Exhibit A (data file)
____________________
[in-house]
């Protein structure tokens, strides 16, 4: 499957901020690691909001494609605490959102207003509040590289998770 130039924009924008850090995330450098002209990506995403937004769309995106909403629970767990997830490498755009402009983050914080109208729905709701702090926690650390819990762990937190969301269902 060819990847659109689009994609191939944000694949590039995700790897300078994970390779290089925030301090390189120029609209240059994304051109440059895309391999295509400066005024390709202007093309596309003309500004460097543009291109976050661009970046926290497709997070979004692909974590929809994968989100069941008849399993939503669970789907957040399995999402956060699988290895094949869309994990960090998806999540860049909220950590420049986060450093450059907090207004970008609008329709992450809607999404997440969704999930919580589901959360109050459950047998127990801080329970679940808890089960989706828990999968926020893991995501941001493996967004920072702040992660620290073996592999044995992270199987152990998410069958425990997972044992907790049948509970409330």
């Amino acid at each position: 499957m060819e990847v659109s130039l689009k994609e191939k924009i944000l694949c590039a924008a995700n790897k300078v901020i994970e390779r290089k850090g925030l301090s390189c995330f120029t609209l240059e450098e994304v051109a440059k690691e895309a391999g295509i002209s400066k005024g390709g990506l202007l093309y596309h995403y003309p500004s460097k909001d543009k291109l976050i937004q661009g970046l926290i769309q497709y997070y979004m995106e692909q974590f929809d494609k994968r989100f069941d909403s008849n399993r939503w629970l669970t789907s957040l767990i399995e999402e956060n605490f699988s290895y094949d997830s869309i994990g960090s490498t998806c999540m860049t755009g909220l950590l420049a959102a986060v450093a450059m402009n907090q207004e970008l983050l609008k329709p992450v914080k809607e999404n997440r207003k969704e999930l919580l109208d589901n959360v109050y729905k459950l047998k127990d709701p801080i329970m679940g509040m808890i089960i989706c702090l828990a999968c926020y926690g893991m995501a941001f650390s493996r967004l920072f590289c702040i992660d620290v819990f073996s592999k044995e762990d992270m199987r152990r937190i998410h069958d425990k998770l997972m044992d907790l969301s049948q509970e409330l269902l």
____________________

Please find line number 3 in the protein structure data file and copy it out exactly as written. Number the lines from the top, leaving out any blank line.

């Amino acid at each position: 499957m060819e990847v659109s130039l689009k994609e191939k924009i944000l694949c590039a924008a995700n790897k300078v901020i994970e390779r290089k850090g925030l301090s390189c995330f120029t609209l240059e450098e994304v051109a440059k690691e895309a391999g295509i002209s400066k005024g390709g990506l202007l093309y596309h995403y003309p500004s460097k909001d543009k291109l976050i937004q661009g970046l926290i769309q497709y997070y979004m995106e692909q974590f929809d494609k994968r989100f069941d909403s008849n399993r939503w629970l669970t789907s957040l767990i399995e999402e956060n605490f699988s290895y094949d997830s869309i994990g960090s490498t998806c999540m860049t755009g909220l950590l420049a959102a986060v450093a450059m402009n907090q207004e970008l983050l609008k329709p992450v914080k809607e999404n997440r207003k969704e999930l919580l109208d589901n959360v109050y729905k459950l047998k127990d709701p801080i329970m679940g509040m808890i089960i989706c702090l828990a999968c926020y926690g893991m995501a941001f650390s493996r967004l920072f590289c702040i992660d620290v819990f073996s592999k044995e762990d992270m199987r152990r937190i998410h069958d425990k998770l997972m044992d907790l969301s049948q509970e409330l269902l």